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"Every artist was once an amateur." -- Emerson
|Episode 20: Barcelona--Just Can't Get Enough|
@ Where`s Cherie?
Aug 05 2002 - 16:17 PST
|cherie writes: April 2000|
It has finally occurred to me why everyone in Barcelona smokes. It's the Picasso Museum. After seeing 300 of his most erotic works of art, you really need a cigarette.
Barcelona is a magnificent city that resonates in your soul (which explains why we are still here.) You mindlessly turn your head and say "Is that a castle?" The city straddles centuries of history in a labyrinth of gothic architecture; splintered light beams falling on the fractured streets below. The certainty of stone verses the uncertainty of modern art. Gaudi (famous dead architect) has created a surreal fairy-tale where broken glass and mortar transform walls into art. The buildings are so dazzling, they make you dizzy. The city is littered with his bizarre modern structures and sickening spirals, causing one to contemplate the ironic strength of curved architecture.
Barcelona is a place where painters are inspired, architects are drooling, and lovers are kissing passionately on every street corner--public eruptions of suppressed emotion. Here, we've seen 1000 year-old monasteries, visited 500 year-old cathedrals, walked down 250 year-old streets to our 168 year-old hotel to meet 22 year-old men.
Speaking of Jason (22), he was as sweet as the chocolate croissants he brought us for breakfast. He was our very own bilingual talking teddy-bear, that when you squished his tummy, he chirped out Spanish words like a native.
Next meet Eric, a laconic ex-underwear model who in his spare time enjoys museums, card tricks, and bailing us out of jail. Favorite Eric quote: "Why do I get involved?"
Enter Rob, fashionable computer guy (and we all know how rare those are) who in a bind will settle for a lolli-pop in lieu of a souffle. Rob and Jean were at a pub in London when they decided to hop a spontaneous flight to Barcelona. This lack of notice gave us a curious puzzle to solve: 5 people, 3 twin beds, 1 room and no bathroom. The hotel dilemma may have been the impetus for our all-night dancing spree ending at 10:30 in the morning. (Or, it may have been the beer? Or, the fact that we didn't have money for a cab home?)
In the end, the only thing that made me want to stop dancing was my Spanish bathroom experience. You see, the light in the bathroom was on a timer, so it turned off automatically. It was precisely engineered to shut off while I was in a half-squat in mid-stream. As I groped in the darkness for the toilet-paper I would never find, I stuck my hands in places where I discovered things better left hidden. Time to go!
Quest for Warmth: Herve (Kristi's friend) casually mentioned two words that we always like to hear together "beach" and "house". It turns out that he had an ocean-front flat an hour outside of Barcelona that we could stay at. The next day we took a taxi, to a train, to a bus, to a taxi, to Herve's condo. This turned a one hour trip into a four hour trek. Kristi and I have mastered the art of finding the most difficult and expensive routes from one place to another. Now we just needed the keys.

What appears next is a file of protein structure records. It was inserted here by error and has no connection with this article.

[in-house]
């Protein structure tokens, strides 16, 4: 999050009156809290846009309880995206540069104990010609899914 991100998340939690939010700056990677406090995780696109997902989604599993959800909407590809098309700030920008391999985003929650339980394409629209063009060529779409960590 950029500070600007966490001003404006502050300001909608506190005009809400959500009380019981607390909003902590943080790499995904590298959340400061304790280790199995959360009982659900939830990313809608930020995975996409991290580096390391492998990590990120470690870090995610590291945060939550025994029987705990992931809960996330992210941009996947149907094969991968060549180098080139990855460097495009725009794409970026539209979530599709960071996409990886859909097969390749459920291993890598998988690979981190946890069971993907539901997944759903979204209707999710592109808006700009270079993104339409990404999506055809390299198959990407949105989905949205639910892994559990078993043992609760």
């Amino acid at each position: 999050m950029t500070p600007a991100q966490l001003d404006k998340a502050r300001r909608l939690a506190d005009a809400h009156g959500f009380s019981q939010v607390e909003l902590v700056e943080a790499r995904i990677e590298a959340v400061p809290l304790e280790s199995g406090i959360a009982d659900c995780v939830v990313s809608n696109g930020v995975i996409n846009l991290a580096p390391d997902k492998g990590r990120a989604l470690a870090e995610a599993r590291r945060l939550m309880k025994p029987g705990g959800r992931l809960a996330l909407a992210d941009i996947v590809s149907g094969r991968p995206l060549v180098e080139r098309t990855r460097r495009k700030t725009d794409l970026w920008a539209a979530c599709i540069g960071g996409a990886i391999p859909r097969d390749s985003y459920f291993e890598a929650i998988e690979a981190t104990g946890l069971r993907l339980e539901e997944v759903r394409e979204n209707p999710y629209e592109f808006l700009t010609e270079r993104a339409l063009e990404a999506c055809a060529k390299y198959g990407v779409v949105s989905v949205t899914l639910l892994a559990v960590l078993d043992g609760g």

We went to the tattoo parlor next door and the guy must have thought Kristi was a sinner because he said "Go find Jesus." According to him, Jesus could be found at any one of the local bars. Kristi may want to consider a career as an evangelist, since she was a natural at shouting "Jesus" in the tiny pubs of Playa d'Aro. A few minutes later we met Jesus, the slurry drunk. This was also about the same time we realized why the town seemed to be deserted: it was freezing-cold. Nevertheless, this sleepy little beach town gave Kristi and I a few languid days to rest and embrace our new spirituality. We began our prayers to the electric heater (please work...please work....) We didn't want to have to activate Plan B--spending the night huddled around the hair-dryer.
Returning to Barcelona, we dined at our favorite restaurant the "World Famous" "Los Caracoles" (I know, I never heard of it either.) The restaurant boasted of previous visitors including Salvador Dali, Pablo Picasso, and Bon Jovi. The food left a smile on my face as grand as when I heard Bon Jovi mentioned in the same sentence as Picasso.
Enter Alston, a polite southern girl whose art drew her to Italy. (art, drew...ha,ha) She had an elegant beauty and when you glance at her from afar, she appears to be a delicate porcelain doll, one you might enclose in a glass case. Our "girls' night out" led us to meet "626" or "seis-venti-seis" who proclaimed himself to be a bull-fighter. As he walked away to buy us champagne, we couldn't help but look at his butt, to assess the accuracy of his claim. (Everyone knows bull-fighters have tight butts, running from the bulls and all.) He was definitely matador material. Too bad it turned out that the bull-fighter was full of bullshit. He was a flute player, an occupation easily confused with fighting bulls. (Can you believe that someone we met in a bar lied about their job?)
On the Road Again: We must have looked silly as our friends watched us ride our exploding suit-cases. They finally closed under the pressure of three bouncing bodies. We smiled with the temperate glow of exhaustion. Then, we sighed. It was the sadness of leaving mixed with the excitement of going.
As we arrived at the airport, I thought of the top two things we embraced from Spain: the coffee and the kilogram. One perked up our spirits, and the other perked up our self-esteem. (I only weigh 58 kilos!)
I requested an exit row (not for the leg room), but because I wanted to be near the exit when the plane crashed. Next destination: Portugal. (I hope!)
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